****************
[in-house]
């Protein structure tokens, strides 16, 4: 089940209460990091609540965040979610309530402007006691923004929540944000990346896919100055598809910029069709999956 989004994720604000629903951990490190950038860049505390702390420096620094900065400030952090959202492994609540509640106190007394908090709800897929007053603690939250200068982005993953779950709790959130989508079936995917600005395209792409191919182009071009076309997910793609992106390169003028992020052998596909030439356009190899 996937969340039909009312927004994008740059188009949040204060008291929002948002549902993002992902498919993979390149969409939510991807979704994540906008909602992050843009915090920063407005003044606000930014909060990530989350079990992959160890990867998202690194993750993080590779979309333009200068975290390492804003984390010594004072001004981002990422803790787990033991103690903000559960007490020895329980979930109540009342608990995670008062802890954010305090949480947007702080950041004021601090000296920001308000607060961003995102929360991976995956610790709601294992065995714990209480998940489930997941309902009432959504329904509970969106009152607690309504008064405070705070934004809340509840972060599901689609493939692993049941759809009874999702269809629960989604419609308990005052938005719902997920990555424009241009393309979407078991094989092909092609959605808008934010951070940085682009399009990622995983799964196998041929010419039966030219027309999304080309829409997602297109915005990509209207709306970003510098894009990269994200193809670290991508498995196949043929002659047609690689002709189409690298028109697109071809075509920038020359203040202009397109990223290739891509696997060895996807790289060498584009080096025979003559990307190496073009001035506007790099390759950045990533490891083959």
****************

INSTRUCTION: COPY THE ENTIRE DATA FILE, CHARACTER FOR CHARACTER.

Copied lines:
[in-house]
């Protein structure tokens, strides 16, 4: 089940209460990091609540965040979610309530402007006691923004929540944000990346896919100055598809910029069709999956 989004994720604000629903951990490190950038860049505390702390420096620094900065400030952090959202492994609540509640106190007394908090709800897929007053603690939250200068982005993953779950709790959130989508079936995917600005395209792409191919182009071009076309997910793609992106390169003028992020052998596909030439356009190899 996937969340039909009312927004994008740059188009949040204060008291929002948002549902993002992902498919993979390149969409939510991807979704994540906008909602992050843009915090920063407005003044606000930014909060990530989350079990992959160890990867998202690194993750993080590779979309333009200068975290390492804003984390010594004072001004981002990422803790787990033991103690903000559960007490020895329980979930109540009342608990995670008062802890954010305090949480947007702080950041004021601090000296920001308000607060961003995102929360991976995956610790709601294992065995714990209480998940489930997941309902009432959504329904509970969106009152607690309504008064405070705070934004809340509840972060599901689609493939692993049941759809009874999702269809629960989604419609308990005052938005719902997920990555424009241009393309979407078991094989092909092609959605808008934010951070940085682009399009990622995983799964196998041929010419039966030219027309999304080309829409997602297109915005990509209207709306970003510098894009990269994200193809670290991508498995196949043929002659047609690689002709189409690298028109697109071809075509920038020359203040202009397109990223290739891509696997060895996807790289060498584009080096025979003559990307190496073009001035506007790099390759950045990533490891083959």